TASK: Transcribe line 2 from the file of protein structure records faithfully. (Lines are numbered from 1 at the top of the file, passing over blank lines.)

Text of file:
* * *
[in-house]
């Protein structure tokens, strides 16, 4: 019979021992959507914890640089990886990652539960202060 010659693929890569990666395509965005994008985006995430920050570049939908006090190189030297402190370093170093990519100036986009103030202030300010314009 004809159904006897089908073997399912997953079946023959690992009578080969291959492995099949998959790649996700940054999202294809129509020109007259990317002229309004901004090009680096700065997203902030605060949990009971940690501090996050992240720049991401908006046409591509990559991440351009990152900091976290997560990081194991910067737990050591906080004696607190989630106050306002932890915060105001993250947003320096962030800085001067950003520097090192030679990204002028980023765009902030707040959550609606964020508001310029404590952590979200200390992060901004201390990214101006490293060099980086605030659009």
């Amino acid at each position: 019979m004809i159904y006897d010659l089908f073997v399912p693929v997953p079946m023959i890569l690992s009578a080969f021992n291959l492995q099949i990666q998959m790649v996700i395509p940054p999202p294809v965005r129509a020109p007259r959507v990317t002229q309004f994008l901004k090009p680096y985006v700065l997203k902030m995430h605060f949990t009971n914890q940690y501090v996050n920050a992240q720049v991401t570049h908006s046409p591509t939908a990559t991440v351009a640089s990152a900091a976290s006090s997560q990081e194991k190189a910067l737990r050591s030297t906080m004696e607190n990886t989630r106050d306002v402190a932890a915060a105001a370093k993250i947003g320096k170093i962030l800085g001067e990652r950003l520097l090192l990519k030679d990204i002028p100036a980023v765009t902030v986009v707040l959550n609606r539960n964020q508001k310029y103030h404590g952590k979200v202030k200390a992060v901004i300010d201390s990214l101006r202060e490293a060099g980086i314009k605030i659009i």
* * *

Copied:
């Protein structure tokens, strides 16, 4: 019979021992959507914890640089990886990652539960202060 010659693929890569990666395509965005994008985006995430920050570049939908006090190189030297402190370093170093990519100036986009103030202030300010314009 004809159904006897089908073997399912997953079946023959690992009578080969291959492995099949998959790649996700940054999202294809129509020109007259990317002229309004901004090009680096700065997203902030605060949990009971940690501090996050992240720049991401908006046409591509990559991440351009990152900091976290997560990081194991910067737990050591906080004696607190989630106050306002932890915060105001993250947003320096962030800085001067950003520097090192030679990204002028980023765009902030707040959550609606964020508001310029404590952590979200200390992060901004201390990214101006490293060099980086605030659009």